The other chemical that is affecting workers is N-Hexane. In 2009, 137 Taiwanese workers for Wintek, a contractor for Apple, were poisoned by N-Hexane. Apple stated that the poisoned workers had recovered, however the workers had later reported that they still needed treatment. Wintek and Apple refused to pay follow up treatment. Heather White, director of “The Human Cost of Electronics” has stated that the government and corporations involved are responsible for exposure to toxic chemicals and work conditions leading workers to commit suicide. The Chinese government is underreporting cases of occupational illnesses thus leading corporations to have a “false sense of security” (White, Sydney Morning Herald, 2014). White also argues that consumers need to be aware of the conditions of these workers. Once consumers are able to understand the true cost of their electronics, White argues that the exploitation could be properly dealt with (Sharma, 2014).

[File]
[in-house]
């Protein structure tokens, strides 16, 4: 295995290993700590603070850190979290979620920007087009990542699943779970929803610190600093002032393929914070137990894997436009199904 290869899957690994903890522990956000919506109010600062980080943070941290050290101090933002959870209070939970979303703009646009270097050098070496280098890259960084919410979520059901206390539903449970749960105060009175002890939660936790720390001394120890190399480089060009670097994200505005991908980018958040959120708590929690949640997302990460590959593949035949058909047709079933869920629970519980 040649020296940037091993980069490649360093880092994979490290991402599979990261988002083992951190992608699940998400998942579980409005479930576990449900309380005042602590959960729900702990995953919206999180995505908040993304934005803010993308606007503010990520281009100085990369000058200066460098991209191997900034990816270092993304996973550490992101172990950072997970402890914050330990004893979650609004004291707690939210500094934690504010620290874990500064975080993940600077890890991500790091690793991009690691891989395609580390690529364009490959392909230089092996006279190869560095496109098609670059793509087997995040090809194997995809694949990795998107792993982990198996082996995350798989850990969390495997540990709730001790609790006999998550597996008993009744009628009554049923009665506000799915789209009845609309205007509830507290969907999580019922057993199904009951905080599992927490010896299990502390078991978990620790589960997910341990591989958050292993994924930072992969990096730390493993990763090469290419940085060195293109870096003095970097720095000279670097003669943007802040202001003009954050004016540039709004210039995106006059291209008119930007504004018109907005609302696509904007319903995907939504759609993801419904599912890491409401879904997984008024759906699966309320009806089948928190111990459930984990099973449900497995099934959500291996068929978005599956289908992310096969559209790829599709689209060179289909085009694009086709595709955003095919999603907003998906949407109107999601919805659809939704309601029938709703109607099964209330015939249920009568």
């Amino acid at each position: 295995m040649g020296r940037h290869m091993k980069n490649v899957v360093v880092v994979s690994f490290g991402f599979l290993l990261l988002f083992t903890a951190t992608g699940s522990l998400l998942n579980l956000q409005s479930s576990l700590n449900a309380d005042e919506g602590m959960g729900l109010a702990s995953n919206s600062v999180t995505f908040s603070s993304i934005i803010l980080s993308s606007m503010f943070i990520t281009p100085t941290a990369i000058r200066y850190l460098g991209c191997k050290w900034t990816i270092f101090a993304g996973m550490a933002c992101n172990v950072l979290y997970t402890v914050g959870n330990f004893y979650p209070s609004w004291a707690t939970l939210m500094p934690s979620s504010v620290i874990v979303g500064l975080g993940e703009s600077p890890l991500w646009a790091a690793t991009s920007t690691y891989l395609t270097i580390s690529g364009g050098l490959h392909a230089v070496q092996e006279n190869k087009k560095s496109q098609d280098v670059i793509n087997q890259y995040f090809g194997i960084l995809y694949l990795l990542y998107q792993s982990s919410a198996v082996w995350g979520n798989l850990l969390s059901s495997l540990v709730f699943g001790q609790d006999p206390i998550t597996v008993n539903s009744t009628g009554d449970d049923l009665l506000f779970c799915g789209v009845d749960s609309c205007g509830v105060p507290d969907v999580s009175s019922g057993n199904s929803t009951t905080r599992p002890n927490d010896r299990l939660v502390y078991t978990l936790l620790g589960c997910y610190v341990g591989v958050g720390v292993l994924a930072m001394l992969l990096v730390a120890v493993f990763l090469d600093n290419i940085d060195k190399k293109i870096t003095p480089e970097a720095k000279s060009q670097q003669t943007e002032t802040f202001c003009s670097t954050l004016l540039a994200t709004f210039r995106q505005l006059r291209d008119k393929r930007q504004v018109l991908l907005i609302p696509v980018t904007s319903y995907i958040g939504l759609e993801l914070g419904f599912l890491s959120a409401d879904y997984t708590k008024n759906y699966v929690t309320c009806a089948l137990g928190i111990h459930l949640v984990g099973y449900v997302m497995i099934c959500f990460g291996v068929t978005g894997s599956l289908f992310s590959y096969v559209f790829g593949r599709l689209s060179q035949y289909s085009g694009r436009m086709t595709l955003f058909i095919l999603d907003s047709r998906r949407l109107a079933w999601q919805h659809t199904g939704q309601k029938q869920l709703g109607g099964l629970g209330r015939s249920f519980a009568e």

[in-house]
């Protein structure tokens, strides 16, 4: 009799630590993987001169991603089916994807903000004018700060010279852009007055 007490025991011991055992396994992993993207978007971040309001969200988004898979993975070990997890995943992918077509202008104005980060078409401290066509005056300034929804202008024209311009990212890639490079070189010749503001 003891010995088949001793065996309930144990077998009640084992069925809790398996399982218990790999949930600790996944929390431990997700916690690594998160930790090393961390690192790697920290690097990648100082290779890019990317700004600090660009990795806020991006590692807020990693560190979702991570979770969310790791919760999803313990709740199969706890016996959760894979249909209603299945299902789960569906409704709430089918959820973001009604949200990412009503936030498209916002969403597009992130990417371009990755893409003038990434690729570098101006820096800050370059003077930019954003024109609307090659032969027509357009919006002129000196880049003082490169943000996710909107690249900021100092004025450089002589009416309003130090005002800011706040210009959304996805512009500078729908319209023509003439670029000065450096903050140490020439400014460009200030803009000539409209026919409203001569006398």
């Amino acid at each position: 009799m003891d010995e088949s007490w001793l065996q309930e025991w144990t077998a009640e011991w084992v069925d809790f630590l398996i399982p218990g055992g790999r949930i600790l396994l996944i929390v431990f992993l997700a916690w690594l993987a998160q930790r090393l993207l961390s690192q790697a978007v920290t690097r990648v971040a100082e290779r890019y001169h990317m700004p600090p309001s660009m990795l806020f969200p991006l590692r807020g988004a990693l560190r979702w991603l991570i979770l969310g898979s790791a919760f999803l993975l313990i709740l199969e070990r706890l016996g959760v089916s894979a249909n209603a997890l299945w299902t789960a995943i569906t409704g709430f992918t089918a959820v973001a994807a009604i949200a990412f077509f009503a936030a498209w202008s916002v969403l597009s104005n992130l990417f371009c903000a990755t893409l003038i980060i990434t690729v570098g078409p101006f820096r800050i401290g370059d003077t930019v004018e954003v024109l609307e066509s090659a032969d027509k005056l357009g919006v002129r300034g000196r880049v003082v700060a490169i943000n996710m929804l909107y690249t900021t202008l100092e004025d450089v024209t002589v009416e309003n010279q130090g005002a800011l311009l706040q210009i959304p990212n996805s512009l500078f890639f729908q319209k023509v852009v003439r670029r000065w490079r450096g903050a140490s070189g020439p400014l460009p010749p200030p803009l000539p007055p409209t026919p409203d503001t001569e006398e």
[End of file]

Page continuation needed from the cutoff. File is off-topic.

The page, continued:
In a 2010 report, Tian Yu, a former worker for Foxconn, described what lead her to attempt suicide after 37 days of employment. Through her account, it is possible to understand the harsh conditions the employees of Foxconn went through. There are twelve different business groups within Foxconn, which compete for the best speed, quality, efficiency and added value with their products. Yu worked 12-hour days with a very limited amount of breaks and unpaid work meetings before and after her shift. Workers were reportedly given specific timeframes to complete tasks, and could risk not getting a break and public humiliation if they failed to meet their demands. Yu recalls posters on the wall stating, “Value efficiency every minute, every second. Achieve goals or the sun will no longer rise. The devil is in the details” and “Grow, thy name is suffering. A harsh environment is a good thing. Execution is the integration of speed, accuracy and precision.” During breaks, conversation amongst workers was prohibited and they were heavily monitored through CCTV and security personnel. Yu’s isolation from family and friends, the harsh work regime she had to endure, the punishment that took place were she fall from ‘standard’ requirements and finally the company’s inability to pay her lead to Tian Yu’s decision to commit suicide.